My oldest son graduated from high school in 2002. Which was the same year I got my real estate license, and the same year things started to change for me.
Recovering from divorce takes time, and money. I had spent the time healing from it, taking care not to drink or do anything destructive. That is except date a guy who was destructive.
How I missed the signs of emotional abuse from the beginning is beyond me.
He was an angry controlling man who lashed out at me and his daughter. What a complete mess I was in. I wrote before that it would take three events for me to finally break free of him. Continue reading
Have you ever associated an object with an emotion?
I hate desk calendars. I just recently bought one to pull the pages off and stick to the refrigerator. I thought it would be a good way to keep track of my schedule with diet and exercise.
But it didn’t take long to realize it was a source of contention for me. Let me back up and explain. Continue reading
The #MeToo Campaign has been going on for a few months now, and ever single time I see a Me Too post, my stomach knots up, my throat closes and I have to choke back tears. Every single time.
A year ago, my son wrote this open letter to his daughters, my granddaughters. I am asking you to read it, digest it, and share it. Please join me in a new campaign to help the next generation to be filled with #NotMe and #NotUs. Continue reading
…continued from Pieces of the Puzzle
After yesterdays post it took three siblings and me to piece together the sequence of events from that time. I was off by a year. The years following our mother’s death was a blur of disappointment.
But it was 3am Christmas morning, 1971 that our father called my sister Janet downstairs to take him to the hospital. She was just 16 and the only one at home with a driver’s license. Continue reading
Just before my 40th birthday, I got a job in sales for a local furniture/interior decorations store, in a big two story building in the heart of downtown Bend.
It was a bit surreal to be working downtown after all of these years. The last time I’d worked there, was in 1978 when I was 19. Part of starting over after a divorce is taking a step backwards. For me, this was a giant step backwards. Continue reading
I absolutely loved every minute of being pregnant. It helped being 24, fit and in great health. I was ready to be a mom, and when the test came back positive, I was overjoyed.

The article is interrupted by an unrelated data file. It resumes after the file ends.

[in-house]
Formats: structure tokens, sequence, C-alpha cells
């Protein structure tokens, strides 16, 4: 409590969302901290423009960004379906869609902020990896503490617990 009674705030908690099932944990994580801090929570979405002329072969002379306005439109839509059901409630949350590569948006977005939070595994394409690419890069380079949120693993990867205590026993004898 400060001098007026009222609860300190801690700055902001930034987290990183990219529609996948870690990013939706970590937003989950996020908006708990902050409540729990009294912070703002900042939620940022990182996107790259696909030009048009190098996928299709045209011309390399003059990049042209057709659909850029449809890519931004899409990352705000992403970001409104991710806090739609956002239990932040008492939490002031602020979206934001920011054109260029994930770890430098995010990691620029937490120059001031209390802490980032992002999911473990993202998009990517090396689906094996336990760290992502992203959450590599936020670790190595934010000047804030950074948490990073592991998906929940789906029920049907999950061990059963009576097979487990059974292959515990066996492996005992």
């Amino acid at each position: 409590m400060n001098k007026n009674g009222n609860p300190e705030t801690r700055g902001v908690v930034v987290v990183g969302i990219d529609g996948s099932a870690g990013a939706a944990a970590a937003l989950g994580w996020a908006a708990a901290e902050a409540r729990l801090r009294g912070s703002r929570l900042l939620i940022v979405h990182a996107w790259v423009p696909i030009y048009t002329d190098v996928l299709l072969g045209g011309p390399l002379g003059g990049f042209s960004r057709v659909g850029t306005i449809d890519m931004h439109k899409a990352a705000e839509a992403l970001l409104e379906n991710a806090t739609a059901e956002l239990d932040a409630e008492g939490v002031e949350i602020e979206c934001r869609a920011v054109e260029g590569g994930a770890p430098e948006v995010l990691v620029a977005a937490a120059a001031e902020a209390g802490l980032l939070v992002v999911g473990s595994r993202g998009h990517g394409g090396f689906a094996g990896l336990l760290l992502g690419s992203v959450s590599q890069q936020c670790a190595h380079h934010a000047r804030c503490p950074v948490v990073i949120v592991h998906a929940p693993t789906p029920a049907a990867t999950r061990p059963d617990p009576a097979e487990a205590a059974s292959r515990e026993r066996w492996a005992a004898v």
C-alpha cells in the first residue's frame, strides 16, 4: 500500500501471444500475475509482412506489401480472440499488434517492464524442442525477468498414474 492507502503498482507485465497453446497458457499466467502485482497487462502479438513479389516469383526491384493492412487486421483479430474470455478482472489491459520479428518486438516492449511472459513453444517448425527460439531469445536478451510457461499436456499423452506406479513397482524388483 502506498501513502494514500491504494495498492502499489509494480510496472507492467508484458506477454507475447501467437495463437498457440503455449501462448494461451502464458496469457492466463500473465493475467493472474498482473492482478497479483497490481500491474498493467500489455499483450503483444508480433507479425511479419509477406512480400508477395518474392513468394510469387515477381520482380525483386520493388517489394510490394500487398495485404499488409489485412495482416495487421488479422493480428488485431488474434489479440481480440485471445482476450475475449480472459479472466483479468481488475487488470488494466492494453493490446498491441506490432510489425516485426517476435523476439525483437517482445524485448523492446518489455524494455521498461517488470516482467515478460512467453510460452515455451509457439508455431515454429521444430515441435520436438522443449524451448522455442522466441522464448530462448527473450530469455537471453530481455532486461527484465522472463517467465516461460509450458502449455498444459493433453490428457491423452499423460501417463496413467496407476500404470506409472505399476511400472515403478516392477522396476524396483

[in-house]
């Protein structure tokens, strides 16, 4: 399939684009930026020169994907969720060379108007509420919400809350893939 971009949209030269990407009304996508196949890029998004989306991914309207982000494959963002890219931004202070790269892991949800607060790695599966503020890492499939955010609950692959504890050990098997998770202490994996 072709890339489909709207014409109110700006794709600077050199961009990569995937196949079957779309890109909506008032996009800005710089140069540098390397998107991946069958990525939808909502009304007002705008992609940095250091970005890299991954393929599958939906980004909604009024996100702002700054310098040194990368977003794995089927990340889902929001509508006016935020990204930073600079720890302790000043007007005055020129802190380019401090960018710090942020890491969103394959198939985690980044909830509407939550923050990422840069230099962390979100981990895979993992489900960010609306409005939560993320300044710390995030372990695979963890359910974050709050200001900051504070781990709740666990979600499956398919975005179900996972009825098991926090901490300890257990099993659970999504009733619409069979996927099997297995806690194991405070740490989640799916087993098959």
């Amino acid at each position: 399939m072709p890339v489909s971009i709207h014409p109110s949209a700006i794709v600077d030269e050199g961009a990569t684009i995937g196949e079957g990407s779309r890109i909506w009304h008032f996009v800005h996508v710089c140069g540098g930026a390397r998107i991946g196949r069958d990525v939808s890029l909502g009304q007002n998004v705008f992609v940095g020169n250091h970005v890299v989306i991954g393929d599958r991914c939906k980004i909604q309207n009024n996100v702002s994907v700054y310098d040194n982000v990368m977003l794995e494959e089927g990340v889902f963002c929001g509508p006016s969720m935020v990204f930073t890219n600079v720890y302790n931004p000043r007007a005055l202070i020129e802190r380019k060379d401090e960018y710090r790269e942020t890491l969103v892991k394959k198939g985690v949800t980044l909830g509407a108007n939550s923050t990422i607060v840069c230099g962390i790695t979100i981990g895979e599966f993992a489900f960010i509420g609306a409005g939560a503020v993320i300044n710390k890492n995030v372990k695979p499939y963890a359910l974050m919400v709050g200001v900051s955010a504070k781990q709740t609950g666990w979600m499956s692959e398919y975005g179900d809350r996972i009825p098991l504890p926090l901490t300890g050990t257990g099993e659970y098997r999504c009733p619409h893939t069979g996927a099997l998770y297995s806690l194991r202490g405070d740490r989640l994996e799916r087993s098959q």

A few people told me I was too young, but in my heart I was ready. I’d read all of the books and followed every instruction to take excellent care of my body.
The due date was set for January 10, 1984, but my little one was ready early. On the morning of December 30th, I knew I was going to meet my first child that day. As it turned out, my husband and I had sold a home two years prior and our taxes would be due in 1983 on the sale. Our son showed up in the nick of time for us to declare him as a dependent for that year, essentially cancelling out any owed taxes.
And that pretty much sums up our first son. He’s a bit of a rescuer. But I’m getting ahead of myself; let me back up a bit.
Getting a divorce after 18 years of marriage and having two kids is not an easy thing to do.
And it hurts. A lot. For everyone involved.
For that reason, it was extremely important for us to try everything we could to repair our marriage. I’m proud of the fact that we tried to find the answers, for years. It was no easy decision to end it and wasn’t taken lightly by either of us. But once the decision was finally made, a new set of problems arose. Continue reading
I’ve been called out a few times for sharing too much here on my blog. Every time this happens it shakes me slightly. I start to question my motives, and self-doubt creeps in. Which is interesting, because working through self-doubt is really why I’m doing this.
Most of my life I’ve been told to be quiet and keep my ‘dirty laundry’ hidden. Other people have told me how I should be acting, what I should be saying, how I am supposed to think, and even how I’m supposed to look.
I want to stay on the farm…at least in my memory. Continuing the story is going to be hard for me. There are things that I’m embarrassed about, or wish I would have done differently. And most of those happened after we sold the farm.
If you’ve been reading along, you already know my marriage was pretty rocky right from the start. I can’t pin point one thing or say I know exactly what happened, it was more of a chipping away. After many years of this, there was nothing left to save.
At least that’s how I felt about it. I know my husband felt differently.
I could write a hundred different posts about our time on the farm. It was some of the best years of my life. But there were trials for me also. Finding and holding onto friendships in my 30’s was challenging and I lost a few friends along the way.